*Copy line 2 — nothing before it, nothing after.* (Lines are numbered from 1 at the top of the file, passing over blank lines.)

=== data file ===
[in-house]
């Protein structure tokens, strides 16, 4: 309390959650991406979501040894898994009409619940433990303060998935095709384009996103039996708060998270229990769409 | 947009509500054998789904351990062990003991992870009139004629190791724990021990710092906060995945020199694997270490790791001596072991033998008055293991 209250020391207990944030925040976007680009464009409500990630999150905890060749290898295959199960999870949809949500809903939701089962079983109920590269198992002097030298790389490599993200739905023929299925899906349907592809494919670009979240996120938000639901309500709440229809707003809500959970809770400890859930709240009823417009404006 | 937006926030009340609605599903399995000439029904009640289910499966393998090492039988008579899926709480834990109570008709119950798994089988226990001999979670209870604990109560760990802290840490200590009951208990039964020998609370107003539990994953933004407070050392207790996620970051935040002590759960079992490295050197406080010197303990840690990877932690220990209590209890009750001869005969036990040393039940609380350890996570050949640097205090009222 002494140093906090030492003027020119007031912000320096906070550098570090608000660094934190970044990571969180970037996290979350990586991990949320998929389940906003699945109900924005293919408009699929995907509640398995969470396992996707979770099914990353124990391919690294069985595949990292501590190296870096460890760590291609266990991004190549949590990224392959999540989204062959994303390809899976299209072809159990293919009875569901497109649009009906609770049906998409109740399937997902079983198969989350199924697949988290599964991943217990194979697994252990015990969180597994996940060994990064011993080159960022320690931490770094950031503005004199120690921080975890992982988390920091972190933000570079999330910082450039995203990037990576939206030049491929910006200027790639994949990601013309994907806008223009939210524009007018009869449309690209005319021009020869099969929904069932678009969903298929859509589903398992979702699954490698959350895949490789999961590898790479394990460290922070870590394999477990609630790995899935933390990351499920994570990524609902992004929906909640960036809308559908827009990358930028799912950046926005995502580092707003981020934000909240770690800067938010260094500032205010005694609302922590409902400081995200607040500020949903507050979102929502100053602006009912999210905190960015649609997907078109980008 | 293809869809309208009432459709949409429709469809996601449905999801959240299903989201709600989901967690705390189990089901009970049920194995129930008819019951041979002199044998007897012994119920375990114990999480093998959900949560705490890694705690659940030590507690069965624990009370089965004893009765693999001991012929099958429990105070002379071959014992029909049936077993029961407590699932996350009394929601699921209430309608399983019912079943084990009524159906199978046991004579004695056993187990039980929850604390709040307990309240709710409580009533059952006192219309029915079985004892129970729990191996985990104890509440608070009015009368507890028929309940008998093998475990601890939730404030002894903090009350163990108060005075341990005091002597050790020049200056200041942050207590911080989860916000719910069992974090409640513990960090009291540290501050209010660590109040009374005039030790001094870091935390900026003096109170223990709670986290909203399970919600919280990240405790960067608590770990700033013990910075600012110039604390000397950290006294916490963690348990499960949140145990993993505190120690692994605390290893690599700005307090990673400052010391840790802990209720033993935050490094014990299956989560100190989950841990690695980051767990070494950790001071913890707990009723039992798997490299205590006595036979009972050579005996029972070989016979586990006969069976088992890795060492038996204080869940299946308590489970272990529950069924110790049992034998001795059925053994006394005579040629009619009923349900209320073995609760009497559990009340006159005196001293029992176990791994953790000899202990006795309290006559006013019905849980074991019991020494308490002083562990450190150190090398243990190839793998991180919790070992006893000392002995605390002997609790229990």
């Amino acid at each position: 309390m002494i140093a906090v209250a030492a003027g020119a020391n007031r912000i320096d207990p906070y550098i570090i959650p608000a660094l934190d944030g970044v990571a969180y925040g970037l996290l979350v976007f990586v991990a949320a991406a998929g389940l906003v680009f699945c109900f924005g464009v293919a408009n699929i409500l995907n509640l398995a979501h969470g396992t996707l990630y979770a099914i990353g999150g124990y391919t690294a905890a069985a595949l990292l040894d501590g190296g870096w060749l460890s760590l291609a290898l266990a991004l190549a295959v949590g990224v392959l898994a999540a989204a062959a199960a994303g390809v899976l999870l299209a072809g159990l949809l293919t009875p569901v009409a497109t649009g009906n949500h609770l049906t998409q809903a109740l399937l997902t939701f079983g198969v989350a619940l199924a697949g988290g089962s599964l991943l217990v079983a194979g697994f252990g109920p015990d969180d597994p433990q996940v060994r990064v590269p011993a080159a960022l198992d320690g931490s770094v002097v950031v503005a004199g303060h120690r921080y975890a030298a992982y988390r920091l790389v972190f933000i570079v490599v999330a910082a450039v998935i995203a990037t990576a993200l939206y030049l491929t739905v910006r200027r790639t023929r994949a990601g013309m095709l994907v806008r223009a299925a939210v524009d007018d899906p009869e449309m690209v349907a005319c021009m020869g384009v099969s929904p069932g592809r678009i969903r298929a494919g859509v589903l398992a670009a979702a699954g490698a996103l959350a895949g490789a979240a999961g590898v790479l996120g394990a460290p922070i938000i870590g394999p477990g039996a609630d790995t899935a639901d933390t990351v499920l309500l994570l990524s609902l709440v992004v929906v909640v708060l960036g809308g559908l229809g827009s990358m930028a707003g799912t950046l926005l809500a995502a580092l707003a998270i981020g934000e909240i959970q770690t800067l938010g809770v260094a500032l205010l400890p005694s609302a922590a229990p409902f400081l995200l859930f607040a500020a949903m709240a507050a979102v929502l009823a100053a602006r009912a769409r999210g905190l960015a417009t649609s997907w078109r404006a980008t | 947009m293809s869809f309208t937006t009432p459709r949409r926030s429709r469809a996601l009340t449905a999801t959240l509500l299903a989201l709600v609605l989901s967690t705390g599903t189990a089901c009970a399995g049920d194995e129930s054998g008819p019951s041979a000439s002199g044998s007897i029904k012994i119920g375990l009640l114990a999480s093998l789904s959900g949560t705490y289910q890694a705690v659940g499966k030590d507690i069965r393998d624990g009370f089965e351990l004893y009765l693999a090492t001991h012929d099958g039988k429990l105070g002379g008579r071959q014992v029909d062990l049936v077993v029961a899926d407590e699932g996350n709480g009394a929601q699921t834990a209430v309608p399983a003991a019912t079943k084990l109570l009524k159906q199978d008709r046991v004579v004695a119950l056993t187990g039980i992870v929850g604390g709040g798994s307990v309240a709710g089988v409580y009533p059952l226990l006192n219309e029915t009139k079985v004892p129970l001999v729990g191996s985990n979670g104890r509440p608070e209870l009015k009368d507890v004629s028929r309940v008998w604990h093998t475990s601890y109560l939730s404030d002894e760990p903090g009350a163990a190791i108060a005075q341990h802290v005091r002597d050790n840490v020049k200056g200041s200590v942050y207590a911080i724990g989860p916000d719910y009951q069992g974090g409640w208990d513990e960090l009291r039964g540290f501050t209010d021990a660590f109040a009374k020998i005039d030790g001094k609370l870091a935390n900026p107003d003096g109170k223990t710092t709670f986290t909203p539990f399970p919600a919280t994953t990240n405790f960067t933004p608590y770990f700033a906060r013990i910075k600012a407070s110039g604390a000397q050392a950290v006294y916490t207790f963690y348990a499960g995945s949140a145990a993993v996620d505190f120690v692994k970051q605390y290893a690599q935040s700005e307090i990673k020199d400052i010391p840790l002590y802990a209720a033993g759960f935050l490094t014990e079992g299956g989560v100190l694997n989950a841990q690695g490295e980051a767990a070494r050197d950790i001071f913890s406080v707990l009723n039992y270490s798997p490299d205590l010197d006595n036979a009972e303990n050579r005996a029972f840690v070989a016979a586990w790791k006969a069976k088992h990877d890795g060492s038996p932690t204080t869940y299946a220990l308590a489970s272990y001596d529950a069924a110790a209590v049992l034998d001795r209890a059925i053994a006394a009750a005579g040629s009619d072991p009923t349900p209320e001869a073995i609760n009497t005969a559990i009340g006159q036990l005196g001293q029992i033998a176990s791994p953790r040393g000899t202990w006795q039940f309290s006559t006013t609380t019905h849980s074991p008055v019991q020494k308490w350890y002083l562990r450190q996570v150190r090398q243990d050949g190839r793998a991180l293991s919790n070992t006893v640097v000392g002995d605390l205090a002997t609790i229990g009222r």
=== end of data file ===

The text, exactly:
């Protein structure tokens, strides 16, 4: 309390959650991406979501040894898994009409619940433990303060998935095709384009996103039996708060998270229990769409 | 947009509500054998789904351990062990003991992870009139004629190791724990021990710092906060995945020199694997270490790791001596072991033998008055293991 209250020391207990944030925040976007680009464009409500990630999150905890060749290898295959199960999870949809949500809903939701089962079983109920590269198992002097030298790389490599993200739905023929299925899906349907592809494919670009979240996120938000639901309500709440229809707003809500959970809770400890859930709240009823417009404006 | 937006926030009340609605599903399995000439029904009640289910499966393998090492039988008579899926709480834990109570008709119950798994089988226990001999979670209870604990109560760990802290840490200590009951208990039964020998609370107003539990994953933004407070050392207790996620970051935040002590759960079992490295050197406080010197303990840690990877932690220990209590209890009750001869005969036990040393039940609380350890996570050949640097205090009222 002494140093906090030492003027020119007031912000320096906070550098570090608000660094934190970044990571969180970037996290979350990586991990949320998929389940906003699945109900924005293919408009699929995907509640398995969470396992996707979770099914990353124990391919690294069985595949990292501590190296870096460890760590291609266990991004190549949590990224392959999540989204062959994303390809899976299209072809159990293919009875569901497109649009009906609770049906998409109740399937997902079983198969989350199924697949988290599964991943217990194979697994252990015990969180597994996940060994990064011993080159960022320690931490770094950031503005004199120690921080975890992982988390920091972190933000570079999330910082450039995203990037990576939206030049491929910006200027790639994949990601013309994907806008223009939210524009007018009869449309690209005319021009020869099969929904069932678009969903298929859509589903398992979702699954490698959350895949490789999961590898790479394990460290922070870590394999477990609630790995899935933390990351499920994570990524609902992004929906909640960036809308559908827009990358930028799912950046926005995502580092707003981020934000909240770690800067938010260094500032205010005694609302922590409902400081995200607040500020949903507050979102929502100053602006009912999210905190960015649609997907078109980008 | 293809869809309208009432459709949409429709469809996601449905999801959240299903989201709600989901967690705390189990089901009970049920194995129930008819019951041979002199044998007897012994119920375990114990999480093998959900949560705490890694705690659940030590507690069965624990009370089965004893009765693999001991012929099958429990105070002379071959014992029909049936077993029961407590699932996350009394929601699921209430309608399983019912079943084990009524159906199978046991004579004695056993187990039980929850604390709040307990309240709710409580009533059952006192219309029915079985004892129970729990191996985990104890509440608070009015009368507890028929309940008998093998475990601890939730404030002894903090009350163990108060005075341990005091002597050790020049200056200041942050207590911080989860916000719910069992974090409640513990960090009291540290501050209010660590109040009374005039030790001094870091935390900026003096109170223990709670986290909203399970919600919280990240405790960067608590770990700033013990910075600012110039604390000397950290006294916490963690348990499960949140145990993993505190120690692994605390290893690599700005307090990673400052010391840790802990209720033993935050490094014990299956989560100190989950841990690695980051767990070494950790001071913890707990009723039992798997490299205590006595036979009972050579005996029972070989016979586990006969069976088992890795060492038996204080869940299946308590489970272990529950069924110790049992034998001795059925053994006394005579040629009619009923349900209320073995609760009497559990009340006159005196001293029992176990791994953790000899202990006795309290006559006013019905849980074991019991020494308490002083562990450190150190090398243990190839793998991180919790070992006893000392002995605390002997609790229990």